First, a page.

I Gots the Asset Pipeline Blues

The bundler gem was available around November 2009, and was usable with Rails 2.3:

http://yehudakatz.com/2009/11/03/using-the-new-gem-bundler-today/

The Asset Pipeline was added to Rails 3.1 in August of 2011:

http://weblog.rubyonrails.org/2011/8/31/rails-3-1-0-has-been-released/

Bundler nailed the Ruby Gem dependency challenge, which was awesome. As the asset pipeline came online, bundler was also used to manage the javascript side of the Rails house. Then Sprockets was added to Rails 4. This is about the time I got lost, and I have not fully recovered. The Javascript part of a production deployment is largely FM (NB – bad language) to me, which is annoying to say the least.

Fast-forward to 2016, and the Javascript ecosystem is – well, I was going to say “more mature”, but “more diverse” might be more accurate. In any event, there are potentially better ways to manage Javascript than what was available for non-JS frameworks 5 years ago. It was time for some investigation.

Rails with Webpack and Yarn

I read something somewhere by DHH about Webpack, and Yahuda Katz was working on an npm-replacement called Yarn, so those seemed like good places to start. As a result, this entire article is shamelessly stolen abstracted from the article “Replacing the Rails Asset Pipeline with Webpack and Yarn”, by Samuel Mullen, November 16, 2016. This is an in depth look at setting up the Rails/Webpack/Yarn environment. There are a lot of moving parts, nice job Sam!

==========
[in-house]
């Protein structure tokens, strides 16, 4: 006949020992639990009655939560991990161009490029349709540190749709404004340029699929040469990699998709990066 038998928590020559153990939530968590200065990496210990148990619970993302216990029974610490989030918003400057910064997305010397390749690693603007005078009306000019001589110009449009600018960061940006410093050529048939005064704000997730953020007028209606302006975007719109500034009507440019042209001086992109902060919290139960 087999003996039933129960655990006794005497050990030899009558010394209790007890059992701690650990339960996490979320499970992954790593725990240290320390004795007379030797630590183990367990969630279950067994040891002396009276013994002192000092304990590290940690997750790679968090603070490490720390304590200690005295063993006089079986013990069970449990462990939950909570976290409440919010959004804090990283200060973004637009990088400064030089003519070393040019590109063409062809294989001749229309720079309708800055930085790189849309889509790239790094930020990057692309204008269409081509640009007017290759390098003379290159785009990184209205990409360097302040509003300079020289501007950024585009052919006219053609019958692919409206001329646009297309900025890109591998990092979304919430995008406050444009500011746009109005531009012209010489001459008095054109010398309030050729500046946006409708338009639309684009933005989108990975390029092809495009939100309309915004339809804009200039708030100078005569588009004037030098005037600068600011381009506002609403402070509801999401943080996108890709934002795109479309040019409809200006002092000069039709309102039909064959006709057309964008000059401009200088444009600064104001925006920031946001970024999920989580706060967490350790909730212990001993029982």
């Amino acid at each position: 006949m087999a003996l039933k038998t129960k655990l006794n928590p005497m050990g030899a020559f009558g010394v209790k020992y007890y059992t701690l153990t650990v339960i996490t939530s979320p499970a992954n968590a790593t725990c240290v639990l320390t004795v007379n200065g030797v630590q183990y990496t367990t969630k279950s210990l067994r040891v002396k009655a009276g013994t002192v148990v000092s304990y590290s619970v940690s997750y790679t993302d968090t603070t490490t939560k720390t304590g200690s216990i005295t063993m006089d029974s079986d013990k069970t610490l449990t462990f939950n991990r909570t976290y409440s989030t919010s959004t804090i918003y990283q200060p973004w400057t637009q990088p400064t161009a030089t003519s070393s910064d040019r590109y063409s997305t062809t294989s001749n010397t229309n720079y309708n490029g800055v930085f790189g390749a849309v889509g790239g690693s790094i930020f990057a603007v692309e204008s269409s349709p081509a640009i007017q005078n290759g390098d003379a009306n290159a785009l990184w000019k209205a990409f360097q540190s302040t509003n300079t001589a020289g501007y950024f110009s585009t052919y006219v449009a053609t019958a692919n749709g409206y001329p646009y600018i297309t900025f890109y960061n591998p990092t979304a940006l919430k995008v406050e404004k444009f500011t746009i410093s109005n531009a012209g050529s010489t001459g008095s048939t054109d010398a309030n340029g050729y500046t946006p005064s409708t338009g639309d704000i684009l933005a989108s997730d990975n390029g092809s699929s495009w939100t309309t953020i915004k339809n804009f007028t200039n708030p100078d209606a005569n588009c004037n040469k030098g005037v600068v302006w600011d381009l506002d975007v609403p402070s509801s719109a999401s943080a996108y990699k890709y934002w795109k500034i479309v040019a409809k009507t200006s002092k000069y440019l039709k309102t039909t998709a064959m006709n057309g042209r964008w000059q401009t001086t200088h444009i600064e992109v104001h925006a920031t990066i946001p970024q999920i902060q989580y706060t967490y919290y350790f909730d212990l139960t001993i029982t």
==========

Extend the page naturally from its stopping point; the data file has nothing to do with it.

I followed the demo and I have published my results here:

https://github.com/thecwlzone/rails-antipipeline

The demo worked flawlessly, except that I needed to create the public/javascripts and public/stylesheets directories in order for the webpack CLI to run properly.

Running

 bundle exec rails s 

popped up the “Yay! You’re on Rails!” page. Success!

Observations

  • There is a nasty looking webpack.config.js file at the Rails root directory. 64 lines of ugly javascript code. This is a serious violation of the Rails “Convention over Configuration” philosophy. Blasphemy! Burn the Witch! 😀
  • There is a node_modules directory in Rails root:

du -hs node_modules
74M node_modules

Ugh. I’m still trying to figure this out, but it seems like node_modules is the Javascript equivalent to Gemfiles. Under that assumption, I added the node_modules directory to .gitignore – I hope that’s the correct procedure. This project is pushing my Javascript ecosystem knowledge into Terra Incognito.

PostScript

I still have plenty to learn about this new way of handling Javascript in Rails, so I expect I’ll be pushing new commits here and there as I try some more experiments. But for now, I am declaring victory on this project.

Post-PostScript

Ah ha! Just as I was finishing up my evaluation, what did I see in Ruby Weekly? (Issue 327):

https://github.com/rails/rails/pull/26836

Rails 5.1 support for Webpack and Yarn. Woot! Let’s see how that plays out. Cheers!